I tend to look for the best in people. I tend to believe people are honest unless they prove to me they aren't. In other words, I would never qualify as a cynic. There are a lot of folks who would say a journalist should, by nature, be a cynic.
But you can't change who you are, and that's who I am.
Have I ever been burned in the past? I have, but most of the people I've come across in almost 36 years of covering college athletics have, in fact, but good and honest people who really want to do what is right.
That brings us to quarterback Brandon Cox.
It's well-known that Cox has been plagued with a sore arm. He was terrific in last Saturday's scrimmage, but he hasn't thrown since, at least not to any extent. That has created a torrent of speculation.
I don't speculate about such matters. I search, as best I can, for facts.
Head coach Tommy Tuberville says the problem is not serious. Offensive coordinator Al Borges says the problem is not serious. Doctors who examined him at HealthSouth in Birmingham say the problem is not serious. Other medical people to whom I have talked and are part of the Auburn program tell me the problem is not serious.
Brandon Cox tells me the problem is not serious.
Maybe a cynic would believe all those people are engaged in a massive coverup so Georgia Tech won't know in advance that it will face a quarterback who has never played. I don't believe that. Not for a second.
Auburn's preseason started a week earlier than ever before. Cox had thrown more passes than ever before. And, yes, a good number of those passes were thrown with a wet ball.
There are few guarantees in college football. There is no guarantee that Cox will be under center against Georgia Tech on Sept. 3. The doctors could be wrong. He could get hurt in some other way. You never know.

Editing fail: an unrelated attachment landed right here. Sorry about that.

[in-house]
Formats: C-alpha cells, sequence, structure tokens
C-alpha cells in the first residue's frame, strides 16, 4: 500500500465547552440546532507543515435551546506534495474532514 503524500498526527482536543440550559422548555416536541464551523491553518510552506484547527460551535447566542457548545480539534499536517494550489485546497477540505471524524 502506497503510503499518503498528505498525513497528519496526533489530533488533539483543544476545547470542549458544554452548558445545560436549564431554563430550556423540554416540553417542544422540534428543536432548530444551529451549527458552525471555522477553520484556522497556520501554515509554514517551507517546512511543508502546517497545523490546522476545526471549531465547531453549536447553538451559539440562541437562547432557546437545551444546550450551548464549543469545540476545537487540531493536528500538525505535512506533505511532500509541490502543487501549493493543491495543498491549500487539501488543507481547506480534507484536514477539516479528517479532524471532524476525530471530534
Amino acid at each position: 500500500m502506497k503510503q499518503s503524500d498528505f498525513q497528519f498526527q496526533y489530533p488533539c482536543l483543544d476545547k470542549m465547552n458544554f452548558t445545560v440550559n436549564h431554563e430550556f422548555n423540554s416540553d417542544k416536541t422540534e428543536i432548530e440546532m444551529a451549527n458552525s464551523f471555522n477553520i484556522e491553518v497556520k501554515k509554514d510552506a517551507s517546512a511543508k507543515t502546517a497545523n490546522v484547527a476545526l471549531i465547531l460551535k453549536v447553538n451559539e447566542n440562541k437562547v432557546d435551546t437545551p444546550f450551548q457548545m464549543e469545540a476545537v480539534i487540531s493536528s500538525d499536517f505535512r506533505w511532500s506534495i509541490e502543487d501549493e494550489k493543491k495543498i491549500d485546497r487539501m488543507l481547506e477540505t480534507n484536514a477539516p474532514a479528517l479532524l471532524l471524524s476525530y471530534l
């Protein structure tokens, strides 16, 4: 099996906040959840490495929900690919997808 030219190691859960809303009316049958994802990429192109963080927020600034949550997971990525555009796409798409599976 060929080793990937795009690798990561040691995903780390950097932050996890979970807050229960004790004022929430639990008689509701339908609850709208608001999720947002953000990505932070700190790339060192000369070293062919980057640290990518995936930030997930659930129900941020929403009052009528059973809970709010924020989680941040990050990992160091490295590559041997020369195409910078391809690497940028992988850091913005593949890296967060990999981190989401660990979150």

But I am convinced that Cox, his coaches, his teammates and his doctors fully expect him to be there, ready to start for the first time in his college career.
The real question at Auburn's quarterback position is who will back up Cox. An answer will be coming soon, probably by the middle of next week.
Redshirt freshman Calvin Booker is locked into a tight battle with Blake Field for the second team quarterback position.
It will either be Calvin Booker or Blake Field, both redshirt freshmen. Tuberville said Thursday he believes Field is slightly ahead, but the truth is, what Borges believes is what really matters. Tuberville's style is to let Borges make that decision.
Booker, at 6-foot-4 and almost 240 pounds with a powerful arm, is the most physically imposing of the two. He is extremely intelligent, a straight-A student in high school. Field is also extremely intelligent but not as physically impressive. He came into preseason practice the definite underdog, but he has refused to go away.
Either way it goes, Borges says he doesn't buy the notion that the Tigers couldn't win if they had to rely on the two youngsters. If Cox should go down before or during a game, Borges will have a plan for the backup.
"What we will do is sit down and decide what he can and can't handle," Borges says. "We will put in a gameplan in just for him. I already have in my mind, if one of these kids had to play, what we would do. It doesn't necessarily fit Georgia Tech's defense yet. We've studied Georgia Tech, but we haven't formalized our gameplan. Once we do that, we'll put together a little mini-offense for them."
That plan, of course, would be less sophisticated and not as diverse as what the plan will be for Cox. And that's what the backup will work on in preparation for the Yellow Jackets.
"It's senseless to have them do a bunch of stuff they're not capable of doing," Borges said. "We would shorten the menu, get into some things we really felt like they would execute and that's all we would practice. It would probably be about half of what we would do with Cox."
Asked if he believed Auburn could win with one of the young quarterbacks, Borges didn't hesitate.
"Absolutely," he said.
But it's safe to say he doesn't want that belief put to the test against Georgia Tech. Nor do other Auburn offensive players who have come to believe in Cox.
"Man, he's a million times better than he was last year," wide receiver Courtney Taylor said. "He progresses in the offense each and every day. He puts it where it's supposed to be."